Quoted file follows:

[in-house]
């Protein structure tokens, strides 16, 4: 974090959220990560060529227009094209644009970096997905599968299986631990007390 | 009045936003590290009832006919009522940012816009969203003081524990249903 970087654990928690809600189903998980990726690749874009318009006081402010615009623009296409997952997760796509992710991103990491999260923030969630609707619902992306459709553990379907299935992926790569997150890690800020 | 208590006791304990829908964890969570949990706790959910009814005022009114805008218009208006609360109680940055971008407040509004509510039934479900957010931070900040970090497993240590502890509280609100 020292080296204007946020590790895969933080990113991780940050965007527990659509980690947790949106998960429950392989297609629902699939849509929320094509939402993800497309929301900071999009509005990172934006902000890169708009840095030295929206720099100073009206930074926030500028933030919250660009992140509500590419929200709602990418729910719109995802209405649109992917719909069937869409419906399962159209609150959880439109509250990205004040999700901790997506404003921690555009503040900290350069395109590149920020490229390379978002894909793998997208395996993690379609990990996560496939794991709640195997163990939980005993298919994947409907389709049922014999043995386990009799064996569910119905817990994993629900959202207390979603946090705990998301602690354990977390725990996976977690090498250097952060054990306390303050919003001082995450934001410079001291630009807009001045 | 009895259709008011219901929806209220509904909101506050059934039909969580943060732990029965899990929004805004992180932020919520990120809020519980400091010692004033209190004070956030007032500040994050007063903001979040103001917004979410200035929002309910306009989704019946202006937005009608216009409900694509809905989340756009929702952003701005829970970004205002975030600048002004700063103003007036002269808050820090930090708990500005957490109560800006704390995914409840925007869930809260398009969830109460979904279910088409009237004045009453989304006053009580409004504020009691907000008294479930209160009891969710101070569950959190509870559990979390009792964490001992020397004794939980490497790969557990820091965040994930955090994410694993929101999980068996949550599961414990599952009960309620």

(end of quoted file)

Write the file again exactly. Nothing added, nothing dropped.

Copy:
[in-house]
């Protein structure tokens, strides 16, 4: 974090959220990560060529227009094209644009970096997905599968299986631990007390 | 009045936003590290009832006919009522940012816009969203003081524990249903 970087654990928690809600189903998980990726690749874009318009006081402010615009623009296409997952997760796509992710991103990491999260923030969630609707619902992306459709553990379907299935992926790569997150890690800020 | 208590006791304990829908964890969570949990706790959910009814005022009114805008218009208006609360109680940055971008407040509004509510039934479900957010931070900040970090497993240590502890509280609100 020292080296204007946020590790895969933080990113991780940050965007527990659509980690947790949106998960429950392989297609629902699939849509929320094509939402993800497309929301900071999009509005990172934006902000890169708009840095030295929206720099100073009206930074926030500028933030919250660009992140509500590419929200709602990418729910719109995802209405649109992917719909069937869409419906399962159209609150959880439109509250990205004040999700901790997506404003921690555009503040900290350069395109590149920020490229390379978002894909793998997208395996993690379609990990996560496939794991709640195997163990939980005993298919994947409907389709049922014999043995386990009799064996569910119905817990994993629900959202207390979603946090705990998301602690354990977390725990996976977690090498250097952060054990306390303050919003001082995450934001410079001291630009807009001045 | 009895259709008011219901929806209220509904909101506050059934039909969580943060732990029965899990929004805004992180932020919520990120809020519980400091010692004033209190004070956030007032500040994050007063903001979040103001917004979410200035929002309910306009989704019946202006937005009608216009409900694509809905989340756009929702952003701005829970970004205002975030600048002004700063103003007036002269808050820090930090708990500005957490109560800006704390995914409840925007869930809260398009969830109460979904279910088409009237004045009453989304006053009580409004504020009691907000008294479930209160009891969710101070569950959190509870559990979390009792964490001992020397004794939980490497790969557990820091965040994930955090994410694993929101999980068996949550599961414990599952009960309620």